FOR IMMEDIATE RELEASE: The Superior Court of Alameda County has revised its criteria for low-income applicants seeking a fine reduction for traffic infractions, making fine reduction more accessible to low-income residents.Friday, June 29, 2018
Monday, June 25, 2018: OAKLAND, CALIFORNIA: The Superior Court of Alameda County has revised its criteria for low-income applicants seeking a fine reduction for traffic infractions, making the Court’s fine reduction program more accessible to low-income residents.
Effective immediately, the Superior Court of Alameda County will use the U.S. Department of Housing and Urban Development’s “Extremely Low Income” standard as the criteria for applicants seeking a reduction in their traffic infraction fines under the Court’s Ability-to-Pay program. Previously, the Court used a standard that provided a traffic infraction fine reduction for those earning a gross monthly household income at or under 125% of the Federal Poverty Line. Under the new standard, the income limits are as follows:
|Persons in household||Income must not exceed|
The Court implemented its Ability-to-Pay petition in early 2017, in advance of the May 1, 2017, deadline for doing so. Since then, the Court has worked with advocates from the East Bay Community Law Center to refine and improve the Ability-to-Pay process. “After research and review, the Court is convinced that revisions to the income eligibility standards of the Ability-To-Pay program make sense given the economic realities of living in Alameda County,” said the Court’s Executive Officer, Chad Finke.
As a direct result of the engagement and advocacy of the East Bay Community Law Center’s Clean Slate Practice, the Court has also agreed to the following revisions to increase access to fine reduction for low-income people:
- The Court will increase the time span in which individuals may submit income documentation from 60 days after the application is filed to 6 months.
- The Court will no longer require 3 months of pay stubs to assess eligibility, and will now require only 1 month.
- The Court will no longer make fine reduction available to only to individuals whose disposable income is determined to be at or under $250, but will instead raise this amount to $400.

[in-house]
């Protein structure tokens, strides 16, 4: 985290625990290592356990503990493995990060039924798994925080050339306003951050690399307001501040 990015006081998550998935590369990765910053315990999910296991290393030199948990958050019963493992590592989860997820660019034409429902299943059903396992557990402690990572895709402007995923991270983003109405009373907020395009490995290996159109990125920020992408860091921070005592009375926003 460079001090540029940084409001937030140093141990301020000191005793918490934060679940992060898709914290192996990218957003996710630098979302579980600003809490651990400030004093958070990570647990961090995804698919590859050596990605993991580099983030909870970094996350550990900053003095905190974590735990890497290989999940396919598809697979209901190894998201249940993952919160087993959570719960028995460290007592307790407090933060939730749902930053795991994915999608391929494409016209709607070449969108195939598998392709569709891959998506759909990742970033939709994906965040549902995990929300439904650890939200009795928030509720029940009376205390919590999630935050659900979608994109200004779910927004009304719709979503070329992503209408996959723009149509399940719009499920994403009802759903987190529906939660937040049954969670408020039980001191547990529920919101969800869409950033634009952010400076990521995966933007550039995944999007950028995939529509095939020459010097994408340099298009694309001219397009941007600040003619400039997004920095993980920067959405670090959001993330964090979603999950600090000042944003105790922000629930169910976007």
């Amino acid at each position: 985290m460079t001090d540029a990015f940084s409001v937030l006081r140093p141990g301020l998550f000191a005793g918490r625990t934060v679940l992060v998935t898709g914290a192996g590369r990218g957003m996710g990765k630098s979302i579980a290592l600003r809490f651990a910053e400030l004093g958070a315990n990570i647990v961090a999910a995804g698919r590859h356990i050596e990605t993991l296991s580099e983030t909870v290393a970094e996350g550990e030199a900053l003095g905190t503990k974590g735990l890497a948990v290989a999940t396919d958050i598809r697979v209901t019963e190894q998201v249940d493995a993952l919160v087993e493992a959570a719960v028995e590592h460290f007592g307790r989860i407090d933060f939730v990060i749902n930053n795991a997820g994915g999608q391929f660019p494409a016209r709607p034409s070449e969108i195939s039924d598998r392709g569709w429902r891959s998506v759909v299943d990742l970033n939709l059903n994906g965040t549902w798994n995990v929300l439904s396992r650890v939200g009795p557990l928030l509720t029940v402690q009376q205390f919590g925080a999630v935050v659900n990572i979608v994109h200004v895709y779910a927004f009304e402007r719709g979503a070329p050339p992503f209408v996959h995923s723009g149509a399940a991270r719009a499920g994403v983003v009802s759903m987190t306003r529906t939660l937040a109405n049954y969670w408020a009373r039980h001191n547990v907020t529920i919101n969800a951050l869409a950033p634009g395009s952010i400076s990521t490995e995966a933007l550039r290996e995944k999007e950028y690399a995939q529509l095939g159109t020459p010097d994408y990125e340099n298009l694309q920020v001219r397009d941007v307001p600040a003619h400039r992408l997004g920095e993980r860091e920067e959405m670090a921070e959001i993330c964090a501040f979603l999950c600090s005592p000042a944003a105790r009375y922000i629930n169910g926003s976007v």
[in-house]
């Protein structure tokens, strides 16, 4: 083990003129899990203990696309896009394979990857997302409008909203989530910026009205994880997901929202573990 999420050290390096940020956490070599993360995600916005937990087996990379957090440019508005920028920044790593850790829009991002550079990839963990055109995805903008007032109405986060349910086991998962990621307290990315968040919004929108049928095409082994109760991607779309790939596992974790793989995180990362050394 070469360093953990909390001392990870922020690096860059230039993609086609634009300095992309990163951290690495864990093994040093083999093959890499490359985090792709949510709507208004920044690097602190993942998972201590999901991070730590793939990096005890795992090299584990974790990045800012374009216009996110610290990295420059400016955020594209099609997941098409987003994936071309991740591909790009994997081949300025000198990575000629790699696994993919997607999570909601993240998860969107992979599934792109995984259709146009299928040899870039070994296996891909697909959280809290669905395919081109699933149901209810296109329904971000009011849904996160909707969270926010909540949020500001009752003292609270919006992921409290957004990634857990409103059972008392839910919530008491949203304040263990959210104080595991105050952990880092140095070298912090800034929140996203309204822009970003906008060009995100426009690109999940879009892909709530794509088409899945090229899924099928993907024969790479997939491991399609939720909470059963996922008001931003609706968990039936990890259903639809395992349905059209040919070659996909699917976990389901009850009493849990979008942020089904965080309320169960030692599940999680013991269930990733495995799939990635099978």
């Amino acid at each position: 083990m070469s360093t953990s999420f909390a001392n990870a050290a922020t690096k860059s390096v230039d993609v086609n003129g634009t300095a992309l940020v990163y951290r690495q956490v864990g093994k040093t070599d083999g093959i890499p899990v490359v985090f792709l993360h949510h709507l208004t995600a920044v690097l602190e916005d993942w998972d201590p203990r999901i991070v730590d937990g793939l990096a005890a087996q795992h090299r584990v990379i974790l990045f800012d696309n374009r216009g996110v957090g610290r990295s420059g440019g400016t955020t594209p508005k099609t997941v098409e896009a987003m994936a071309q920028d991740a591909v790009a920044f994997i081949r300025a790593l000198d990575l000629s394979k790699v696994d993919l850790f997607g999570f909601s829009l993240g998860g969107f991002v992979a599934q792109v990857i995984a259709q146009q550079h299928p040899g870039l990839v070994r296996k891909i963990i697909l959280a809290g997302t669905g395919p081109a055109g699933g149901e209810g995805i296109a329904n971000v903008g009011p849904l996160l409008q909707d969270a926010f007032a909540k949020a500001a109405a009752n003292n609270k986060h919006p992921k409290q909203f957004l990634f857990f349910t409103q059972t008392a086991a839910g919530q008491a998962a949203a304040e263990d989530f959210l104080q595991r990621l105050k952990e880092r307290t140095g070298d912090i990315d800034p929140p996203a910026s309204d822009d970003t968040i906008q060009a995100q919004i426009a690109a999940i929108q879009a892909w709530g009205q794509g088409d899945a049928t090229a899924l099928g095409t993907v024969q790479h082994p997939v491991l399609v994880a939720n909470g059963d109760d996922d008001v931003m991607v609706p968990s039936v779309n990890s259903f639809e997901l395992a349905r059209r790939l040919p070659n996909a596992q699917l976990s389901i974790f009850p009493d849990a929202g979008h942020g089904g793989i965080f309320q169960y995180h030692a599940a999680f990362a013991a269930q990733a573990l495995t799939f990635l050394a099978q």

These revisions are the product of an ongoing partnership between the Superior Court of Alameda County and the East Bay Community Law Center, a legal services provider serving low-income residents in Alameda County. “We are happy that the Court has taken our recommendations under advisement and has decided to adopt the HUD “Extremely Low Income” standard, which more accurately accounts for the regional costs of living and their impact on the County’s most vulnerable communities,” remarked Brandon Greene, a staff attorney at the East Bay Community Law Center. “We hope to continue to work with the Court to further refine the standard in furtherance of equity and justice in Alameda County.”
Individuals who previously applied for an Ability-to-Pay determination and were denied because they exceeded the Court’s prior income threshold are encouraged to re-apply under the new standards. Applicants should fill out the Request for Ability to Pay Determination and Ability to Pay Checklist on the Superior Court’s website (http://www.alameda.courts.ca.gov/Pages.aspx)
- Wiley W. Manuel Courthouse, 661 Washington Street, Oakland, 94607
- Fremont Hall of Justice, 39439 Paseo Padre Parkway, Fremont, 94538
- East County Hall of Justice, 5151 Gleason Drive, Dublin, 94568
The forms can also be obtained directly from a clerk at those same courthouses.
The East Bay Community Law Center’s Clean Slate practice holds a weekly Traffic and Court Debt clinic, where applicants seeking a traffic court fine reduction can seek consultation with a lawyer or a law student. The clinic is held on Wednesdays from 9:00 a.m. to 12:00 p.m. at 1950 University Ave., Ste 200, Berkeley, 94704. The East Bay Community Law Center also provides consultation on other traffic and court debt related issues.
For our Ability-to-Pay toolkit, see Toolkit.
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